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Humility is a valuable characteristic in many situations, and an office environment is no exception.

If you were hired by an office, it is likely because you had some skills or knowledge relevant to the work. It is good to be confident about your qualifications, but the key is to keep your confidence in check.

You may think you know a lot about a topic, or the right way to do a procedure, or the complete history of your industry. Unfortunately, that mindset will limit your growth. Instead, approach every situation as a learning opportunity even if it is something you have already seen 100 times.

Blogger Armenoush Aslanian-Persico

A know-it-all attitude will also inhibit your relationships with your colleagues, superiors and even subordinates. If your coworkers feel you are being condescending, dismissive, or insensitive, they will clam up, and the channels of communication will be closed off. Instead, give your coworkers a chance to be heard, and they will feel valued and will want to talk to you more. People like to participate in the conversation and process. People like to teach and tell you their stories—let them.

Even if you are an expert in your field, approach every person in your office as if you have something to learn from them, because you do. Perhaps you won’t learn a technical skill from them, but you can learn about their experiences and history. Being humble in interactions will benefit your career, as the knowledge you gain from others will help you make smarter decisions in the future. It will also help you develop your social and emotional intelligence. Finally, humility will benefit your entire office by encouraging positive growth, openness, and collaboration.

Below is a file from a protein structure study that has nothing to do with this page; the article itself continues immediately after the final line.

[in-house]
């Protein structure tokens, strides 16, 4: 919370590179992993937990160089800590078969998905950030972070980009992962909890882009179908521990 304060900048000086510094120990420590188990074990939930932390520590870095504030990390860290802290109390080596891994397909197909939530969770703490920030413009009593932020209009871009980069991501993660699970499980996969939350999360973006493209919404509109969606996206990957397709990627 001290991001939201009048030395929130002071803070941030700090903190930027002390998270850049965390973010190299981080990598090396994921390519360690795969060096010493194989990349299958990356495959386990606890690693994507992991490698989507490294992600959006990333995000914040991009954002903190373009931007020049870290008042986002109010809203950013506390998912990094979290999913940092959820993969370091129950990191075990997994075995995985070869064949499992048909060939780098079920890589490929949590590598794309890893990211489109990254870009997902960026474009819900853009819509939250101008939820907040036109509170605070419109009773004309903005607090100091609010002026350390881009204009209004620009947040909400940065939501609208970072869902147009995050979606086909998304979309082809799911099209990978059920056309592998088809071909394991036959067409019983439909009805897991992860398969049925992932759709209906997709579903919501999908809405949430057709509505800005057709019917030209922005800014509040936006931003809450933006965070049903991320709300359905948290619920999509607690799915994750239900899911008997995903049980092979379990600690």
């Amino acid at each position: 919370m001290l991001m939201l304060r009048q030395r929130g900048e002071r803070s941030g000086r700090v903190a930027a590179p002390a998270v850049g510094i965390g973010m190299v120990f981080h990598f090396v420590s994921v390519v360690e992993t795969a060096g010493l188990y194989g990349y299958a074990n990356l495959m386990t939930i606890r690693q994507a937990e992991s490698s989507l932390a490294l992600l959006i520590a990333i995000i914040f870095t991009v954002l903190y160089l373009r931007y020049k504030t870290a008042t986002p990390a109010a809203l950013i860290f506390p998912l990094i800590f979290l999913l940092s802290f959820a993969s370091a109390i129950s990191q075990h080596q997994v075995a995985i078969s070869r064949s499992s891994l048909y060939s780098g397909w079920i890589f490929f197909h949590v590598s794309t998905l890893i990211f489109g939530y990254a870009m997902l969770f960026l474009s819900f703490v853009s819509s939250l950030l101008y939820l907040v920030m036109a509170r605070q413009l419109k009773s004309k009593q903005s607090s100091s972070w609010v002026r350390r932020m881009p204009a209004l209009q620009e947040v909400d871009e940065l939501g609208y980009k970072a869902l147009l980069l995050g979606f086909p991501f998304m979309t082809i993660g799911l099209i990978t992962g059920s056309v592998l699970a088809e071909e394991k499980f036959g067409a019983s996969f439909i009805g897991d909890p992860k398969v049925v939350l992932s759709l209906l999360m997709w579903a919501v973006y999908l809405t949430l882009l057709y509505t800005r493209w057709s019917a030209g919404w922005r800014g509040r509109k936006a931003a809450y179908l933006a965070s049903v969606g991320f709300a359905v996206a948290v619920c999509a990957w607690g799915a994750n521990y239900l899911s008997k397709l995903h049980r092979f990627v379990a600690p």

Armenoush Aslanian-Persico has worked for New York City since 2013, doing program management and process analysis. She was born and raised in the Bronx and enjoys learning about city operations. Armenoush is currently a student in the Data Analytics (M.S.) program. 

Respect is the grease that turns the gears of the workplace.

In some offices, workers respect the boss but the bosses don’t respect their employees. In other offices, some groups of workers are given respect while others are not. In a productive office, respect flows freely, from top to bottom, bottom to top, and laterally across colleagues.

Respect is a tricky currency. It can be gained simply through authority. However, the most enduring respect is earned. To earn respect, you must first give respect. This is not an overnight process. It can take many tries and many years. It can take many small gestures. It can also be thankless, with no guaranteed result. Even so, there is a good chance that showing respect will improve your career trajectory.

The Berenstain Bears

Here are some tips to respecting your colleagues:

  • Treat others the way you would want to be treated.
  • Exercise sympathy. Keep in mind that you are seeing only the cover of the book. You do not know that person’s history. You do not know the struggles they have endured to get to where they are. You do not know if they are experiencing personal or family hardships.
  • Be realistic. Some people are already doing the best they can. If you feel you are dismissing people because they do not meet your standards, consider that they may want to help you, but are not able to due to their abilities.
  • Two wrongs don’t make a right. If you feel the need to disrespect somebody because they disrespected you first, remember that this cycle will lead to nowhere good. You cannot dig yourself out of a hole by digging deeper.